Urban Velo

The Comedown Human Powered Rollercoaster in Glasgow

Photo by Stephen Murray

Photo by Stephen Murray

“Scary the first time,” reports builder Stephen Murray. The artist, sculptor and cyclist behind The Comedown figure-eight track in Glasgow, Scotland just took the first ride on the track this morning after months of planning, design and fabrication work.

The Comedown is reminiscent of the late ’90s Human Powered Rollercoaster that made an appearance at the 1995 Toronto Cycle Messenger World Championships (edited, org text had wrong date), though at a smaller scale. Where the earlier HPR was large enough for two-up racing (video, images) The Comedown is single-file affair.

The idea for The Comedown came from the building of the Sir Chris Hoy velodrome for the recent Commonwealth Games. “We started riding on the velodrome once it was built and chatting about how it was made etc. Then the Red Bull Mini Velodrome, came to Glasgow and my mate John Silvera who is a joiner and cyclist and all round good man raced on it (and folded his wheel and went flying off the side).” Murray said. It wouldn’t be available to the public for the length of the games, and funding was announced from Creative Scotland to fund 20, £14,000 commissions for art projects related to the Games, leading to a quick proposal to make a minidrome for the public during the games. Murray continued, “A week later I was in the pub with John and Brian from Rig Bike Shop which is where all the couriers work from in Glasgow. Anyway Brian told me it was a shit idea to build a minidrome as the Red Bull one already exists etc. But he had ridden the Dunhill one in Canada back in the day and what I should do is make an eight. Which I had never heard of.”

“We were all pretty pissed but I totally latched on to it.”

The funding ended up being approved, and the project kept under the radar until a suitable venue was found. It was originally slated for a warehouse during the Games in June but it fell through last minute, and then the current The Briggait / Wasps location was secured for a narrow window in October. It was scaled to fit the space and budget, and production began. “In my workshop I manufactured all the structural elements as a giant kit, then me and four good mates, John, Rob, Jason and Dom moved it all onsite last Monday. Tuesday we got a 165 sheets of plywood delivered. Since then we’ve assembled the frames and been bespoke fitting every sheet and building laminations up to take the curves,” Murray continued.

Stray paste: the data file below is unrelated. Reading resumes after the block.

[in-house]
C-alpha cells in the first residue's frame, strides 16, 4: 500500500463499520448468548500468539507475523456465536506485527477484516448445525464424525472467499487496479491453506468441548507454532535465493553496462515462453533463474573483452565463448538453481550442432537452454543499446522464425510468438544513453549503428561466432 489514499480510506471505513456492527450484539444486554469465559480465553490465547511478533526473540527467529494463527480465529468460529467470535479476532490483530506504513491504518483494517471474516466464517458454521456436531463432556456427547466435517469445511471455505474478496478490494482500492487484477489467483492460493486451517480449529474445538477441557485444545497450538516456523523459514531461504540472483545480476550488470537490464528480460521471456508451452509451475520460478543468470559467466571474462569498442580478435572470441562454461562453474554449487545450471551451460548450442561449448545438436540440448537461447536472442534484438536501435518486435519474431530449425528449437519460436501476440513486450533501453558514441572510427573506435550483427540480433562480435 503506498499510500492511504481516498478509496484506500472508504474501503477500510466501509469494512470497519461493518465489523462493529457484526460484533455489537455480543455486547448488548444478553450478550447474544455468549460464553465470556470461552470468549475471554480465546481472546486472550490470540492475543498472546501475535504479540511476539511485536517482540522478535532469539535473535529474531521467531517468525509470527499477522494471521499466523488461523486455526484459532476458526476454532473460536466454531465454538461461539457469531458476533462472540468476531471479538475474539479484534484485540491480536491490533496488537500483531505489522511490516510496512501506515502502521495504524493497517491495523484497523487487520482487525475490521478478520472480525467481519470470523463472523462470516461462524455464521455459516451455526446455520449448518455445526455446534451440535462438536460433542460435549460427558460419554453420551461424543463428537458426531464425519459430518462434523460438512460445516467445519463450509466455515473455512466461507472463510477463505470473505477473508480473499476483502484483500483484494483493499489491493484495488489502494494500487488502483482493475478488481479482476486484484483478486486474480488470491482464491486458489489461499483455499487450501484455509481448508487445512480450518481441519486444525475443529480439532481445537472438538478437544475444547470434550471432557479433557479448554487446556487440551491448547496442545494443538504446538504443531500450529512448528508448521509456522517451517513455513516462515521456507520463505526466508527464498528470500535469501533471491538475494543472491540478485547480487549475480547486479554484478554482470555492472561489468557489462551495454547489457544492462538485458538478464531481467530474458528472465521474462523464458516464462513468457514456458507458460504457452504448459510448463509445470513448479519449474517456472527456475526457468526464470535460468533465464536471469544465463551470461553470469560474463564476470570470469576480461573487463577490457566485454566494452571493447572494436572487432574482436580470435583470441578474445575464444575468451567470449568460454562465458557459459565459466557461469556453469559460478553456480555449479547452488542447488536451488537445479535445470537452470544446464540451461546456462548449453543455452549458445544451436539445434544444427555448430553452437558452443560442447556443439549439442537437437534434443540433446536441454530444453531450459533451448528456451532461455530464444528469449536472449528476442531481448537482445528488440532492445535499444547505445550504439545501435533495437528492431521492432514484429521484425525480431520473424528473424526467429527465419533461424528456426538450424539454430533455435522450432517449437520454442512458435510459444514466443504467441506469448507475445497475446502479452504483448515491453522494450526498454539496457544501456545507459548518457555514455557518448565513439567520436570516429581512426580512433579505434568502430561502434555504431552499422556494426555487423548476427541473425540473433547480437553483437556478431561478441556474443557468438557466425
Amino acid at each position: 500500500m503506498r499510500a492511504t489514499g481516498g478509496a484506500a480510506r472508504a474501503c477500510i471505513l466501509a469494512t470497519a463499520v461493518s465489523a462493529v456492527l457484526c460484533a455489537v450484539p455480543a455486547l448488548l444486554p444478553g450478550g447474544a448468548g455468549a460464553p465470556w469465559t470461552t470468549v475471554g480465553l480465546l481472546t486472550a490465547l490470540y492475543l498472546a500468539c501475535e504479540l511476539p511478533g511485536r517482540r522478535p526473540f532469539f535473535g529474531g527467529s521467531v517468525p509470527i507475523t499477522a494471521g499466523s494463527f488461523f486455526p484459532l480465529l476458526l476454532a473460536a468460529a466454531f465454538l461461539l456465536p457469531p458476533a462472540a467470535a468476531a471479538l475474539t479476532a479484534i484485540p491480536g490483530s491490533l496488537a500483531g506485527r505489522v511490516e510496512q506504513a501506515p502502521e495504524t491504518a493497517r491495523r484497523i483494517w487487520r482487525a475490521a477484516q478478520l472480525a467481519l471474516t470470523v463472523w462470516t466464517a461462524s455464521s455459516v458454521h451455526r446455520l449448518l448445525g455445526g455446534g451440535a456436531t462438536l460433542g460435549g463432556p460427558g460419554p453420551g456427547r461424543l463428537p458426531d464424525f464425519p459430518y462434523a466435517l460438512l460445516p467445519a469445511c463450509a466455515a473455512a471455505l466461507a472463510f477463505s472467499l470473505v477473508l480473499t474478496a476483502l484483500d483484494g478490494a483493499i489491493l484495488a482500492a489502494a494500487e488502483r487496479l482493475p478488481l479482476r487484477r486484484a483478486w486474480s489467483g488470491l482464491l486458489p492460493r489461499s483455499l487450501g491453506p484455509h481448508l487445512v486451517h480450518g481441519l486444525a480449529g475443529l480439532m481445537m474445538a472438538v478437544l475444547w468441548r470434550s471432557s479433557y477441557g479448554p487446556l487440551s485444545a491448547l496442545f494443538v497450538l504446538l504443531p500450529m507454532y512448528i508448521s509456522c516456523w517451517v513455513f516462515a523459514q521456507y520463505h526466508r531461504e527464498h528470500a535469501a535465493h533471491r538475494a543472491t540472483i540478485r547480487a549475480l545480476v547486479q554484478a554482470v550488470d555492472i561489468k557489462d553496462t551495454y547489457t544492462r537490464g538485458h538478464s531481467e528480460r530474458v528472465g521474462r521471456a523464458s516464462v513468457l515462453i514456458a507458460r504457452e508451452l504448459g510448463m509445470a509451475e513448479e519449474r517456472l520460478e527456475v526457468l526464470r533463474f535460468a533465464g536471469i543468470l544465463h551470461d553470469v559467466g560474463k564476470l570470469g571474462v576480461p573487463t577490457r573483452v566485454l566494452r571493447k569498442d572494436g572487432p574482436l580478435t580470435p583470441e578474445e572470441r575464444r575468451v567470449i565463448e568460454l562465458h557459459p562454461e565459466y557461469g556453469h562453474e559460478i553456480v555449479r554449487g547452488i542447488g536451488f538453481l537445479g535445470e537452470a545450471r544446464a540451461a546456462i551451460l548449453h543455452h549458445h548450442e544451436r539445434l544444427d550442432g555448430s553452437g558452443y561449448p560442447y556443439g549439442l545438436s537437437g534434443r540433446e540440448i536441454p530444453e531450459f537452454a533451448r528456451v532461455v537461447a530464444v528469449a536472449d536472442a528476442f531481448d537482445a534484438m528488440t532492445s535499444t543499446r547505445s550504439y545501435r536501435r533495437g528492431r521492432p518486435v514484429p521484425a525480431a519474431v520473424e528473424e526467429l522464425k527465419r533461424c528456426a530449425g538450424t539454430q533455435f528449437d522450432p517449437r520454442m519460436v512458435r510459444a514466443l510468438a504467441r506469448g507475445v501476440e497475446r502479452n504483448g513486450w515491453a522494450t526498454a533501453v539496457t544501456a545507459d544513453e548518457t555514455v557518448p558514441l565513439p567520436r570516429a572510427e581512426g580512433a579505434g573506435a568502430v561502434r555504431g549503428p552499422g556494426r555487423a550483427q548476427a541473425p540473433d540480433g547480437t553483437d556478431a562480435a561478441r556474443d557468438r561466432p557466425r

STEVE MURRAY POSTER 10“Basically we’re at a point now if someone wanted to step in and back us financily we could go rework the design and build a demountable, raceble, transportable, figure-eight velodrome. We’ve got the whole thing down. We would adjust a lot of things as this has been a massive learning curve and the difference between working in CAD and physically having the opportunity make a 30 m x 12 m x 3.6 m sculptural velodrome is massive. But we’ve fucking done it.”

“Materials is coming in at about £6-7000, rest of budget has gone on paying the right people at the right time to design and to do skilled onsite assembly and bespoking.”

The pictures and Facebook video have left me stunned. It’s a dream I’ve heard many bring up over the years, of seeing the HPR in service again. For a short period in Glasgow at least, The Comedown exists. There is an opening party on October 18th, with the installation in place through November 1st.


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  2. StevilOctober 11, 2014 at 3:07 pm

    If you’re keeping track, it was the ’95 Worlds, not the ’98 Worlds.

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  4. IvanOctober 14, 2014 at 3:25 am

    Love it. I have been dreaming about one if these for years, gutted someone else beat me to it.! Btw, typo: after “red bull velour.me ” must be velodrome ?

  5. DominikOctober 22, 2014 at 4:38 am

    This is a great idea. That way you can ride your bike even in winter and are not reduced to waiting for better weather or riding a bike in a gym. I really hope this works and out and there will be more of The Comedown Track will be a success and will be built elsewhere, too. It would be good news for many people out there who would love to ride their bikes year round.

  6. CaveDaveOctober 24, 2014 at 4:47 pm

    I don’t remember the Human Powered Rollercoaster being at the CMWC that was in Toronto, August 1995. It was used at a big halloween event in Vancouver, B.C. in October, 1996. I think that might had been it’s first “real” race although it was built in Toronto dissassembled and shipped to Vancouver with a sponsorship by Dunhill cigarettes. Supposedly it was designed/built by a fellow living in Canada who was from the Cape Cod area of Massachsetts, U.S.A. There were two of us from Boston that raced on it in 1996 and heats were 4 racers across.. Tight, fast and slippery. Even the bails were fun, you just slid right off into the crowd. Usually on the downhill right hand turn thru the overpass. The one these guys built is so much narrower it scares me stupid to picture two people on it at the same time. Very impressive build job, congrats.

  7. JulijaNovember 25, 2014 at 4:16 pm

    Is it available for public to ride it?

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